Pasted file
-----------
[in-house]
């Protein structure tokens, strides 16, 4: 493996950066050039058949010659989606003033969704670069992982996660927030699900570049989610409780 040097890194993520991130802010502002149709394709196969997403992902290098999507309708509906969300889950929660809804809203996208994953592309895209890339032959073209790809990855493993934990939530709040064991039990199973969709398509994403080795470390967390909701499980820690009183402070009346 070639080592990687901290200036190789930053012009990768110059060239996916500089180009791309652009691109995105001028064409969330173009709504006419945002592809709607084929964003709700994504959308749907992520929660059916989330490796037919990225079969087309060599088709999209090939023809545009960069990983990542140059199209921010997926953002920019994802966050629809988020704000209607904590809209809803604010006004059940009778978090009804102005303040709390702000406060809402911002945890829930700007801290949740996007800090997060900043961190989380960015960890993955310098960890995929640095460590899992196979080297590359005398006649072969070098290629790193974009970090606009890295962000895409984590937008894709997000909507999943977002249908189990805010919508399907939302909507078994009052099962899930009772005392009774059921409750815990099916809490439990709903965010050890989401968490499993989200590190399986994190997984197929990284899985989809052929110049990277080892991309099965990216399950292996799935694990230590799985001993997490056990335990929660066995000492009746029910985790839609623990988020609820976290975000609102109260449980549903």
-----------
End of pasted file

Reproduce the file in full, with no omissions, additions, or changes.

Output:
[in-house]
């Protein structure tokens, strides 16, 4: 493996950066050039058949010659989606003033969704670069992982996660927030699900570049989610409780 040097890194993520991130802010502002149709394709196969997403992902290098999507309708509906969300889950929660809804809203996208994953592309895209890339032959073209790809990855493993934990939530709040064991039990199973969709398509994403080795470390967390909701499980820690009183402070009346 070639080592990687901290200036190789930053012009990768110059060239996916500089180009791309652009691109995105001028064409969330173009709504006419945002592809709607084929964003709700994504959308749907992520929660059916989330490796037919990225079969087309060599088709999209090939023809545009960069990983990542140059199209921010997926953002920019994802966050629809988020704000209607904590809209809803604010006004059940009778978090009804102005303040709390702000406060809402911002945890829930700007801290949740996007800090997060900043961190989380960015960890993955310098960890995929640095460590899992196979080297590359005398006649072969070098290629790193974009970090606009890295962000895409984590937008894709997000909507999943977002249908189990805010919508399907939302909507078994009052099962899930009772005392009774059921409750815990099916809490439990709903965010050890989401968490499993989200590190399986994190997984197929990284899985989809052929110049990277080892991309099965990216399950292996799935694990230590799985001993997490056990335990929660066995000492009746029910985790839609623990988020609820976290975000609102109260449980549903």